Written and published August 18, 1999
Last week, as I thought about how clipping utilities FinderNote and ClipPad fit into the scheme of things, I decided that since they were good note aides I'd call the column "Note Taking". Boy, did I ever start something with that title. I'm impressed by how many of you wrote in to recommend note-taking applications. (I love that you did -- and do. Keep writing; that way we all get to learn new things.) Meanwhile, I have a few other things to cover here, so after this column I'll deviate from note-taking for a bit. I'll return to it soon.
Last week I told you about FinderNote. This week our focus is ClipPad ($10 shareware), another simple application that lets you create, edit and format clippings. But it also goes beyond that to allow full clipping management. Its author, Marc Respass, actually wrote it for himself because he wanted an app to do these things. In addition to creating clippings, ClipPad also reads and creates Internet Location Files (Web, FTP and email) and lets you search the contents of clippings. (Last week I wasn't sure whether Sherlock searches the contents of a clipping. Robert Sharl tried it for us and reports that it does. So, for this, ClipPad isn't a necessity.)
ClipPad's interface is a single, clean-looking window that provides some buttons at the top, information about your clipping at the top-right, and the clipping contents in the main area. The first time you launch ClipPad, choose Edit->Preferences, then use the Select Folder button to tell ClipPad the folder in which you store your clippings. After that, every time you launch ClipPad you immediately see the contents of the first clipping within that folder. Then use the forward or backward arrows in the main window to move through the folder's clippings. You can also search a clipping's contents by using Edit->Find. (This Find searches the current ClipPad folder.)
To open folder other than the default folder, click the Folder icon, navigate to and double-click the desired folder, then double-click any clipping. (If you're using Action Files you can have your URLs folder and other clipping folders set as Favorites for easy access.) The folder icon above the body text shows you the name of the folder you're cruising. When you're in another folder you can return to the default folder by clicking the same folder icon.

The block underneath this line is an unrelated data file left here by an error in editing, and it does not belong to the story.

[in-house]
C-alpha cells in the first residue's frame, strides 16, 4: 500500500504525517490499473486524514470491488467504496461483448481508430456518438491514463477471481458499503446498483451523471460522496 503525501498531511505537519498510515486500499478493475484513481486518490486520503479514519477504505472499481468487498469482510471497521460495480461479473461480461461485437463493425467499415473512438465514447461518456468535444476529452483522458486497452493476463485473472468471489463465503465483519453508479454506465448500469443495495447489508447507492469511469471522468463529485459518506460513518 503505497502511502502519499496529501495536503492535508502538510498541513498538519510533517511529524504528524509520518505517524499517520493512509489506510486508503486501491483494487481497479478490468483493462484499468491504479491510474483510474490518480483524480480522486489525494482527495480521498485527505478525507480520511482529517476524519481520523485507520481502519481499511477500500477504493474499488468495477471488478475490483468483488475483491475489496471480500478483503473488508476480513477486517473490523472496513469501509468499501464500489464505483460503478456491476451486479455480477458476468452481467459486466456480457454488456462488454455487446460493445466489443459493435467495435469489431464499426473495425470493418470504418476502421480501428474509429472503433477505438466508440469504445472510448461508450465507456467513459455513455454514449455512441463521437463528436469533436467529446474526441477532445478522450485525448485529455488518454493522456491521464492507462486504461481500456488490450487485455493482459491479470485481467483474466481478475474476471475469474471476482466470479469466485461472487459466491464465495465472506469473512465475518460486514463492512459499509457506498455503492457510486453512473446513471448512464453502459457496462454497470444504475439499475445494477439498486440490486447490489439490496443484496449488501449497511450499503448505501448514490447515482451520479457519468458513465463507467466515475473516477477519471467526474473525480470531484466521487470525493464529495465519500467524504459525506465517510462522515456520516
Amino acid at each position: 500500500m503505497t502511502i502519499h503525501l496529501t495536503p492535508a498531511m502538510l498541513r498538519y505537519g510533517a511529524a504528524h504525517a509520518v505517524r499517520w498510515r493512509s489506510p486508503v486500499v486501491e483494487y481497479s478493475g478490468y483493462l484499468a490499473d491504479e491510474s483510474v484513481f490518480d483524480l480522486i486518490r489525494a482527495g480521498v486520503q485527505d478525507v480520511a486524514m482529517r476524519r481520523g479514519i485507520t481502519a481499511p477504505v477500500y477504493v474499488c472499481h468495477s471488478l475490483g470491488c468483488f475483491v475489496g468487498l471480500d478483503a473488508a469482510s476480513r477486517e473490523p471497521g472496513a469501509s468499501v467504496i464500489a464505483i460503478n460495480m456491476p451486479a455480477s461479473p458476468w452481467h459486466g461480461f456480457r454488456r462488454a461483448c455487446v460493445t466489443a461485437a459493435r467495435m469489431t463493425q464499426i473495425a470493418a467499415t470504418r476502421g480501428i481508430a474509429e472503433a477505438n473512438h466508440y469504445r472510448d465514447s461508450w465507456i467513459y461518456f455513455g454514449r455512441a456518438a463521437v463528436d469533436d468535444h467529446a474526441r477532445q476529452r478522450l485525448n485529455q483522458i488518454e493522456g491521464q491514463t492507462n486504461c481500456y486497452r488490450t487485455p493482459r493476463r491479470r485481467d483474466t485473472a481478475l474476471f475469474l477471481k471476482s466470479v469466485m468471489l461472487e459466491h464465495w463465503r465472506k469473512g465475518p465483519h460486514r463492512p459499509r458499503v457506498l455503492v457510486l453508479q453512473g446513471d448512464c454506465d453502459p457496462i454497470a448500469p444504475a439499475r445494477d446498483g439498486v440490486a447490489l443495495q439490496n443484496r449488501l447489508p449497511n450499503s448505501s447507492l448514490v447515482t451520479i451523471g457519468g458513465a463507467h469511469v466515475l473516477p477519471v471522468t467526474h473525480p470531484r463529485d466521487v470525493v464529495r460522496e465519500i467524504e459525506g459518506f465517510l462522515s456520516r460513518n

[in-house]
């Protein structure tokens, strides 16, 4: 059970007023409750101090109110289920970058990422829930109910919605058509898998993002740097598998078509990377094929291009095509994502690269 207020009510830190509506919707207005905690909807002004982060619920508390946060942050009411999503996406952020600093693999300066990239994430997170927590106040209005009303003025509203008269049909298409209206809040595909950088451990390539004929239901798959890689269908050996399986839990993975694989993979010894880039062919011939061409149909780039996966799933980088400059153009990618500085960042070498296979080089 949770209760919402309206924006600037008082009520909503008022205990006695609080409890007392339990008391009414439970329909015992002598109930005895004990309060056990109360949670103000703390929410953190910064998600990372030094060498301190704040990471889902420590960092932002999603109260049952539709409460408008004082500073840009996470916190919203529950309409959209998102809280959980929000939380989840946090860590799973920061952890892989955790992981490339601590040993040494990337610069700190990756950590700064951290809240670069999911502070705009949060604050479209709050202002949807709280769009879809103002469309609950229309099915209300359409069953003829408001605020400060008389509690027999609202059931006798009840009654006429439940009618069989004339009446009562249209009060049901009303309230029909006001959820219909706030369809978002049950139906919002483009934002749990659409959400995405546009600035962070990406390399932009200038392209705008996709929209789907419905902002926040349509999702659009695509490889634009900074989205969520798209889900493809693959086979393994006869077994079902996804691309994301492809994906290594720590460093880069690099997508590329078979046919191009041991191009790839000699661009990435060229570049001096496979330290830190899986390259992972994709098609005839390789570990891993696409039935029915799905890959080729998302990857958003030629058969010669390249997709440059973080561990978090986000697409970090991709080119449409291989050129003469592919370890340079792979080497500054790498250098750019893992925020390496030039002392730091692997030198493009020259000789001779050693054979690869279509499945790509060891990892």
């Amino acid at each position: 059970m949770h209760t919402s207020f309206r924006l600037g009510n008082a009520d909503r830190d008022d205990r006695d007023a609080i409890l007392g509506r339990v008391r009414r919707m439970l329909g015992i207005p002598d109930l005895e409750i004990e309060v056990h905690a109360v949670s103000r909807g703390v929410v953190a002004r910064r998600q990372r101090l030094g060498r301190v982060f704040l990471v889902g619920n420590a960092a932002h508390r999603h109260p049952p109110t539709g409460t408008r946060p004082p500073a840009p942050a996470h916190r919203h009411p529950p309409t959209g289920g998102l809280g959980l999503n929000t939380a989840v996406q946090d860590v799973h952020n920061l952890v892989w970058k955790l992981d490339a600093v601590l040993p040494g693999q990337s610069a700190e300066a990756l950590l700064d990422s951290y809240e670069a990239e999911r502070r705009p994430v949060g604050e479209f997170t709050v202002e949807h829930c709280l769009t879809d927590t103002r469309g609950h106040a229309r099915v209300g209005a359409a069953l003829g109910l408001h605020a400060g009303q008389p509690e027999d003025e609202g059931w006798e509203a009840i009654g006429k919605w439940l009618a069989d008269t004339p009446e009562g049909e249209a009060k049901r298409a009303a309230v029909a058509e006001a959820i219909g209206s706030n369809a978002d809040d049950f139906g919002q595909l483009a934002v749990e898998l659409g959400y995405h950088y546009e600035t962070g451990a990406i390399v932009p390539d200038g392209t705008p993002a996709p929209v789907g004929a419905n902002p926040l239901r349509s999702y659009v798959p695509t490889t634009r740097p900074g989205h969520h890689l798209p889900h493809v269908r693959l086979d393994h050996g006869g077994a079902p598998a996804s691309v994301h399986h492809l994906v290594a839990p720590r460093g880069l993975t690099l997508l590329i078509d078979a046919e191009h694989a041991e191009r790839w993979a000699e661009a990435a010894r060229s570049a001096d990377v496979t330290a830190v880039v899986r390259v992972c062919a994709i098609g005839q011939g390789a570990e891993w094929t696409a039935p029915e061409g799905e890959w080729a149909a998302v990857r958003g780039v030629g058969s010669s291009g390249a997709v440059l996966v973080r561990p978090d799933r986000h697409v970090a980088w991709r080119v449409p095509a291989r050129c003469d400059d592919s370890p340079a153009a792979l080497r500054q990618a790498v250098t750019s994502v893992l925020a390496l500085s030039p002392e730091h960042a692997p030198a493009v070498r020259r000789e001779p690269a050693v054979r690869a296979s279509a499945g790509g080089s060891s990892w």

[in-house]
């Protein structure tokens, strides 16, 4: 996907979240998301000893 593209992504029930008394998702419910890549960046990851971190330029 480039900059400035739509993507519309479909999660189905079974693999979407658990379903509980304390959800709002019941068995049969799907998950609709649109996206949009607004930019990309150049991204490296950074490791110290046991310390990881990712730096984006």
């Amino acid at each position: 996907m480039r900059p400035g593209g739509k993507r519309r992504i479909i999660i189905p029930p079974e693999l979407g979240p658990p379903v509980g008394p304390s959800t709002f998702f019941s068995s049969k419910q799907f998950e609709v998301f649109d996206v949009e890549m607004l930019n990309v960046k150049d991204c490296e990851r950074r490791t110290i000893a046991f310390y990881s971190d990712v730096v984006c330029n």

You can also view any clipping, regardless of location, by dragging it into the main area if ClipPad is already running or by dragging the clipping onto the ClipPad's icon (or alias) if ClipPad isn't running.
The contents of the currently viewed clipping appear within the ClipPad window so you can edit or format the text. There are menus for choosing a font, size, style and color. (Picture or sound clippings can't be edited.) To delete the clipping click the Trash can icon. (In Preferences you can set the way the Trash behaves.)
The note's name appears in a text field above its body. You can rename the clipping (or ILF) by changing the name in this field. Of course, you can also rename it in the Finder like you rename any file (when the file is closed, like with all files).
When you want more information about the clipping, click the "i" icon to open the Info window. (Remember to close the Info window when you're done.)
Whenever you need to take a note you can launch ClipPad, choose File-New Note, then type away. (You have to select the words "New Text Clipping" that come in automatically so they'll be typed over. I'm going to lobby for those words not to come in anymore.) You can drag text into the composure window, too. Then save the note using File-Save and it will automatically save to the current folder.
Internet Location Files
One of my favorite Mac things is the Internet Location File (ILF), and one of the coolest things about ClipPad is that it converts clippings into ILFs. Granted, ILFs are already simple to make and already have a Comments field, but ClipPad enables you to edit the address and also enables you to keep the entire text of your original note or message.
When someone tells you about a great URL and you're not online to check it out, do you type yourself a note about it? (Maybe directly in ClipPad or maybe elsewhere.) If someone writes you about a great URL do you drag the info out as a clipping? If you create that note in ClipPad, or save that note as a clipping, you can later convert it to a proper ILF.
By using ClipPad to make and view the ILF, you get to see the original message that you wrote about the address. Apple's Get Info Comments field lets you add comments, but only a short note. For example, in the clipping I convert below, the result is an ILF but it also still refers to the other recommended URL, allowing me to track the source of the recommendation as well as recall the full context of it.
The address of the ILF appears as a link at the bottom of ClipPad's window. Clicking the link opens the file in the browser, FTP program or email application you designated in the Internet control panel.
To convert a clipping to an ILF:
You can always edit the URL. To do this bring the ILF into ClipPad and choose Edit-> Edit URL.
By the way, you can open pre-existing ILFs in ClipPad, too. That way you can add comments to them.
FinderNote Amendment (from last week's column)
I wrote that after you save a file in FinderNote it becomes a regular clipping, so when you double-click the clipping it no longer requires any application to run. To open any clipping (FinderNote-made or other) in FinderNote so you can edit it, simply drag the clipping onto the FinderNote icon. However, there's a shortcut, too (Daniel Milligan wrote to remind me). By default, you can press Command and Option as you double-click any clipping (even Word's) and it will open in FinderNote. You can change the modifier keys (the keys you press) under Preferences within FinderNote. (That's why there's an extension.)